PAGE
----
For some, the feeling of being born into the wrong body triggers a lifelong search to find their true identity. For others, a transition from who you’ve been identified as to who you truly are happens during adolescence. 

Indeed, a survey released in April 2022 found that 20% of high school students in the U.S. identify as gay, lesbian, bisexual, or other/questioning, with 300,000 youth identifying as transgender.

But it seems the Florida Department of Education isn’t interested in how students in the state identify. On July 19, it approved new rules that will shift the lives of LGBTQ+-identifying youths — rules that experts say will make life tougher for students who face discrimination for being Black and Queer.

Indeed, a July 2023 study published in the Journal of Psychopathology and Clinical Science found that Black and Latino LGBTQ+ youth living in states that pass “Don’t Say Gay” and other anti-LGBTQ legislation are 32% more likely to be experience symptoms of depression.

Tyler Harvey, program administrator at the Yale School of Medicine’s SEICHE Center for Health and Justice and co-author of the study told Diverse Education that “those laws and policies with social environments in which queer and trans people exist within have very real impacts on their health, and in this case, their mental health.”

In a separate survey released in 2020, more than half of LGBTQ+ students said their schools weren’t affirming places. And, 55% of Black LGBTQ+ students who attended schools without an inclusive curriculum said they felt unsafe because of their sexual orientation.

Silencing LGBTQ+ Youth — and Their Teachers

Florida’s new rules actually put into practice three laws passed by the state legislature earlier this year. They’re part of an ongoing move to restrict the rights of transgender, nonbinary, and gender-nonconforming students in public schools.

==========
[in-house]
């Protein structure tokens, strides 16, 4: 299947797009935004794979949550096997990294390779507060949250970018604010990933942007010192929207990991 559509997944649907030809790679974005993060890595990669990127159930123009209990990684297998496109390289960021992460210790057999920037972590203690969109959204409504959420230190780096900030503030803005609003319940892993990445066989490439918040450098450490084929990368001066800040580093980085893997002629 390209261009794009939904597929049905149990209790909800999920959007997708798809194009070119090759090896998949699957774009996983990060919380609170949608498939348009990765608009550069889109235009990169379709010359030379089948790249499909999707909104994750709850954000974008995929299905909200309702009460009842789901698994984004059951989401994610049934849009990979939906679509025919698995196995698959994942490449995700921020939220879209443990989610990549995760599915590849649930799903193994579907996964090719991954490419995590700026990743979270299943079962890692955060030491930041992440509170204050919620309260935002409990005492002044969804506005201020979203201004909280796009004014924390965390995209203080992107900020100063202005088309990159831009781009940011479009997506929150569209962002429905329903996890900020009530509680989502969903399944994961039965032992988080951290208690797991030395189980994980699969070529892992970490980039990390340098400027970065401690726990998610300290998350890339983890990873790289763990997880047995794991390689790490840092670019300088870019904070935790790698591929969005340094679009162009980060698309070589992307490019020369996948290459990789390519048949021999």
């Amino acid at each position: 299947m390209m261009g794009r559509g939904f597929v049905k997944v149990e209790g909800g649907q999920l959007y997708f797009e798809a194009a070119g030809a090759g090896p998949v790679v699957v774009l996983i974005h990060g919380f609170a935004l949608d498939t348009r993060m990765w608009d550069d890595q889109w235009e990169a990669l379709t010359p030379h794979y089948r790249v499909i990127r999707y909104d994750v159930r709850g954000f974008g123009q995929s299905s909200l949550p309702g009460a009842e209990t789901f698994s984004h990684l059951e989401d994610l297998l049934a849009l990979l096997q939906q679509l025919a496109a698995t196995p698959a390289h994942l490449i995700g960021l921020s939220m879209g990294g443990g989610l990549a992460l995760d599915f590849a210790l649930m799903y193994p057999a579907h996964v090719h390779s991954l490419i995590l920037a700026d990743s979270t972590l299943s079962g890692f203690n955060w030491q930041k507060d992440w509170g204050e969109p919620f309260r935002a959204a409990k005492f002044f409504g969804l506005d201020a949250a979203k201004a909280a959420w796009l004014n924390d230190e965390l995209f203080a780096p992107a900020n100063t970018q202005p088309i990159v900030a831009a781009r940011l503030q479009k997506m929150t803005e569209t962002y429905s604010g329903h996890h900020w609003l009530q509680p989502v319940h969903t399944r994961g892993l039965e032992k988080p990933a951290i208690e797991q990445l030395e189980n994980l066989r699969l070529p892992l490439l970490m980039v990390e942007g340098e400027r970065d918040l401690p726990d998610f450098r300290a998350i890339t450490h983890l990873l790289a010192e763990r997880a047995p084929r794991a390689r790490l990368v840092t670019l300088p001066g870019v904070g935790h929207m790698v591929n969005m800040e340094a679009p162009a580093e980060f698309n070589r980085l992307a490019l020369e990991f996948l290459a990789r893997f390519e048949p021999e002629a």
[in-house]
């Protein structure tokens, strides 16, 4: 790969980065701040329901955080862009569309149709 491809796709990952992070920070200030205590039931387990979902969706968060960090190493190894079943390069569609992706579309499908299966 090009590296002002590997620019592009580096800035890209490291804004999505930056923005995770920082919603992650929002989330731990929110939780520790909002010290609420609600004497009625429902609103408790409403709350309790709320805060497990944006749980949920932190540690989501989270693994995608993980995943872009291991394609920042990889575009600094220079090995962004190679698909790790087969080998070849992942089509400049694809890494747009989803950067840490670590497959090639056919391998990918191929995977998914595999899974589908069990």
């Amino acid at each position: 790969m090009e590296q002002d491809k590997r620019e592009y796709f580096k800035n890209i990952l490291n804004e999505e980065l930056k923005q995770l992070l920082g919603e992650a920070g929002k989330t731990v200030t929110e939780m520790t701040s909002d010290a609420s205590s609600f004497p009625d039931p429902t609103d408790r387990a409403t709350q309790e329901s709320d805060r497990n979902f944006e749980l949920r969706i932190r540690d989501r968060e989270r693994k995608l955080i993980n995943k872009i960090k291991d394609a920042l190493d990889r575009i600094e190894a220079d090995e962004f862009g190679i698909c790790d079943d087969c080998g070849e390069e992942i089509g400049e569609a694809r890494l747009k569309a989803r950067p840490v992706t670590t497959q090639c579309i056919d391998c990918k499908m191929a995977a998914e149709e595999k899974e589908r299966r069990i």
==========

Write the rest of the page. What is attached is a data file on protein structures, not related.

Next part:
One law prohibits teachers from asking and addressing students by their preferred pronoun if it doesn’t align with their assigned gender at birth. It also bans teachers from sharing their preferred pronouns with students if it doesn’t align with their assigned sex at birth. 

Teachers or administrators are also required to tell parents if their child requests to be addressed by a different name or pronoun. 

“As an educator, I am so glad that I DO NOT live in Florida. One’s sense of self may not fully conform to one’s biology and that should never be denied,” Anthony Singelis wrote on Twitter.

In addition to disregarding one’s preferred pronouns, a law also prevents transgender, nonbinary, and gender-nonconforming students and teachers from using the bathroom of their choice. 

The rule states that, “K-12 education institutions be designated for exclusive use by biological males or biological females, or that there is a unisex restroom/changing facility.” Institutions are also required to update their student code of conduct to certify their compliance with the ruling. 

The rules come at roughly the same time that the Florida Board of Education has also released a controversial new set of curriculum standards, which includes teaching that enslaved Black people benefited from slavery.

But It’s Not Just in Florida

Since 2021, roughly 20 Republican-led states have rapidly enacted laws restricting LGBTQ rights — many of them directed toward controlling what happens in the nation’s public schools.

In a press release, a representative of Florida referred to these as “Rules to Protect Children” and “Rules aimed at letting kids be kids.” According to the department, these are “rules to strengthen and enhance the safety and welfare of students in K-12 public schools and protect parental rights.”

The Board of Education clarifies that violations of the law could result in the suspension of an educator’s license. The Department of Education did not clarify whether parents can request the teachers honor their children’s pronouns when they differ from the sex assigned at birth.

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